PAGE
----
As of this writing, there are three BCS-conference schools (including Notre Dame) with coaching openings, with a fourth, Kansas, widely expected to join the list soon. A look at potential candidates for each job:
Brian Kelly, Cincinnati head coach: The media’s presumed front-runner for months, Kelly is 33-6 in three seasons with the Bearcats and will play for a second straight Big East championship Saturday against Pittsburgh. He previously won the 2006 MAC title at Central Michigan and the 2002 and ’03 Division II national titles at Grand Valley State. He has fielded Notre Dame-related questions for weeks and has yet to definitively deny interest.
Bob Stoops, Oklahoma head coach: Despite his statement Monday that “I’m going to be at Oklahoma next year, so I can’t be at two places at once,” rumors continue to persist that Stoops is the Irish’s No. 1 candidate and that the interest may be mutual. Obviously, it would be a home run for Notre Dame to land the six-time Big 12 champion and 2000 national title coach, but it seems odd that Stoops would walk away from a $30 million contract and lifetime job security.
Gary Patterson, TCU head coach: In nine seasons as head coach, Patterson’s teams have gone 85-27 and captured three conference championships. They recently completed a 12-0 regular season and will earn a BCS berth. Known as a defensive guru with an emphasis on speed, Patterson, who served as defensive coordinator prior to his ascension, has produced the nation’s top-ranked defense three of the past nine seasons. This year’s unit ranks No. 2 in the country.
Jim Harbaugh, Stanford head coach: Harbaugh has had a huge impact at Stanford in a short time, leading the Cardinal to an 8-4 record and first bowl berth since 2001 in this, his third season. He’s twice upset Notre Dame’s primary nemesis, USC. Harbaugh, 45, has proven a masterful recruiter at a school with similarly stringent academic standards. The one drawback: His penchant for controversial, sometimes inflammatory comments may not sit well in conservative South Bend.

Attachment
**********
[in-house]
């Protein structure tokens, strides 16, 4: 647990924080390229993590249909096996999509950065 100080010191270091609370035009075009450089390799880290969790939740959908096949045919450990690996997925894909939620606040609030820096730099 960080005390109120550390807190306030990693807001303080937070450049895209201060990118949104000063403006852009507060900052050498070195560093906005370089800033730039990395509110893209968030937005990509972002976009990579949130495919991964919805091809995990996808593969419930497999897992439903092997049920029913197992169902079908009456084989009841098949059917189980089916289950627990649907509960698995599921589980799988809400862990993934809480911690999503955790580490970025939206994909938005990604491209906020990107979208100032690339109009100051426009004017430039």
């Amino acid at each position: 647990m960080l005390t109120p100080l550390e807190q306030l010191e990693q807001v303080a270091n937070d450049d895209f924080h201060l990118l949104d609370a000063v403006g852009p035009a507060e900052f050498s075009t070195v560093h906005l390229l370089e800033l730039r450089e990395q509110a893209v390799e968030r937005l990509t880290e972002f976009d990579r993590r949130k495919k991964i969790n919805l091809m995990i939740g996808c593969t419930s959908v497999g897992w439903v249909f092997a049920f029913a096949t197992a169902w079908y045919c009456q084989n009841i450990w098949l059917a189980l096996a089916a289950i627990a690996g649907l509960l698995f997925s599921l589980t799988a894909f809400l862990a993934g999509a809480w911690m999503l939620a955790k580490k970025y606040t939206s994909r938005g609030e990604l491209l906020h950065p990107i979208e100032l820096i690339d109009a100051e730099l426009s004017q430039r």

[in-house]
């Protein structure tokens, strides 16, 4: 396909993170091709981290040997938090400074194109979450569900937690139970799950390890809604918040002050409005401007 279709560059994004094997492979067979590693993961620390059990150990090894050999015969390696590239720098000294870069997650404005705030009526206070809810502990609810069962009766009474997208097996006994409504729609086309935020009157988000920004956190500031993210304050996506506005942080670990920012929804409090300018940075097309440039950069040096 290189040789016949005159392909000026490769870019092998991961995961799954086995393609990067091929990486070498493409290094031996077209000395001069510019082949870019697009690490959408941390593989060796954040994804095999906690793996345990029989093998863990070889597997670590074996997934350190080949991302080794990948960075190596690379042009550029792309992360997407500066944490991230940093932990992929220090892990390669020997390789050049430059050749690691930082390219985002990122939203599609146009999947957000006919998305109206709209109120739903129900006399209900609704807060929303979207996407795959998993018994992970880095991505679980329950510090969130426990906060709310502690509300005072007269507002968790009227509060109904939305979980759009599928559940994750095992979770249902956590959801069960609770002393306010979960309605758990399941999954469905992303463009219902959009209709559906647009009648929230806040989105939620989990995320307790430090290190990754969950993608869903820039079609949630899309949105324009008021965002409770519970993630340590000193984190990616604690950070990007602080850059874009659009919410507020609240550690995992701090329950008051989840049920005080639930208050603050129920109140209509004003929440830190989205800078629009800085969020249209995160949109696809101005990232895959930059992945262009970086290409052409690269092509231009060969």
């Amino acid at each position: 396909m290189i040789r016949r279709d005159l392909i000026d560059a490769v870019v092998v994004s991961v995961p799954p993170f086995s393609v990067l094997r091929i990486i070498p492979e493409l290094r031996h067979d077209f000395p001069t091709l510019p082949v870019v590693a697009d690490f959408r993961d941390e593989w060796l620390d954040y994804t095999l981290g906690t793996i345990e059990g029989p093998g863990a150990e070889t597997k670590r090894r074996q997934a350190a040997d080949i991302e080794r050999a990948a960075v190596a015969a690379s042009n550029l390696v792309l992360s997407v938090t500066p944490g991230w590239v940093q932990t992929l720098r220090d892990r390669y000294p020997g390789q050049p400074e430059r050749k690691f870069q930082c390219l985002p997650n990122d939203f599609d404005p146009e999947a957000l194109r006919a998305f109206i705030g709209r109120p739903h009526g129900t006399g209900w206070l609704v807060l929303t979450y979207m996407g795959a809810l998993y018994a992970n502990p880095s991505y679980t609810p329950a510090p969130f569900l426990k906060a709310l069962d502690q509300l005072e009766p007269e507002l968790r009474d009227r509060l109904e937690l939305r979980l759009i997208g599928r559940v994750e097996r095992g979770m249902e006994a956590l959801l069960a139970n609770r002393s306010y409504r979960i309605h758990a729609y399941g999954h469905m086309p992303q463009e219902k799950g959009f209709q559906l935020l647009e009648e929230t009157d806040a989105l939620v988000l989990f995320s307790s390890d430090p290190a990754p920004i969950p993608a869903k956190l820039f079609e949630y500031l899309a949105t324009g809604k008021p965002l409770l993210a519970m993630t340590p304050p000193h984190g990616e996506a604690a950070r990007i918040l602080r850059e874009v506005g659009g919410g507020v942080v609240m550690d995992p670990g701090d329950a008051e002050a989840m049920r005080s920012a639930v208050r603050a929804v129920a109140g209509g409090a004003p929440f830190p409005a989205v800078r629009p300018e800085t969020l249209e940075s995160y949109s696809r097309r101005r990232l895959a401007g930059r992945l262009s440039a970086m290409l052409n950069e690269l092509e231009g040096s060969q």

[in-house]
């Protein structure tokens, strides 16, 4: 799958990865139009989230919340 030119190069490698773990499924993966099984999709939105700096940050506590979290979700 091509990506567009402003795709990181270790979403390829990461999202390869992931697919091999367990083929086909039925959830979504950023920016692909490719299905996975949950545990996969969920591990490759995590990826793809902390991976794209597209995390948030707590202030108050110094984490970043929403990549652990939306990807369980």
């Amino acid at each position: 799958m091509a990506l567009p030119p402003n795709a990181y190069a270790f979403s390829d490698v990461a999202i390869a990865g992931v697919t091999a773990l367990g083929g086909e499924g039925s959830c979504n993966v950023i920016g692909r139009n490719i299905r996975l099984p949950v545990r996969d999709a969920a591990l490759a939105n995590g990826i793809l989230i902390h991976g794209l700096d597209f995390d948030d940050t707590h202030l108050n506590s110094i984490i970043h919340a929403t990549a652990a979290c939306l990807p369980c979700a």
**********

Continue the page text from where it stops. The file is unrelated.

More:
Mike London, Richmond head coach: The former Al Groh assistant has been a rabid success in two seasons at Richmond (also his alma mater), capturing last year’s FCS national championship. This year’s team stands 12-1 heading into its quarterfinal game against Appalachian State. London, 49, has spent 21 years as a coach or player in the state of Virginia. The one question is whether AD Craig Littlepage and/or London would feel comfortable with him replacing his ex-boss.
Chris Petersen, Boise State head coach: Petersen, 47-4 in four seasons as a head coach, has been linked in the past to openings at UCLA and Mississippi State, among others, but remained steadfastly loyal to the Broncos. His reserved personality fits well in Boise, and he’s watched predecessors Dirk Koetter and Dan Hawkins flame out upon seeking greener pastures. However, Charlottesville offers much the same quiet setting he has at Boise but with greater BCS access.
Al Golden, Temple head coach: Another former Groh assistant (he was Virginia’s defensive coordinator from 2001-05), Golden, 40, has been one of the sport’s brightest stars this season, leading the long-suffering Owls to a 9-3 record, their first winning season in 19 years. Somebody’s going to snap up Golden sooner than later, but like London, there’s the awkwardness of replacing ex-boss Groh.
Troy Calhoun, Air Force head coach: Virginia’s most successful coach of the past 60 years, George Welsh (1982-2000), came from the Naval Academy. In three years, Calhoun, 41, resuscitated Air Force’s stagnant program, going 24-14 and reaching three straight bowls. He has prior experience both in the ACC (as an assistant to Jim Grobe at Air Force) and the NFL (with the Broncos and Texans from 2003-06) and may be the best fit if Littlepage looks “outside the family.”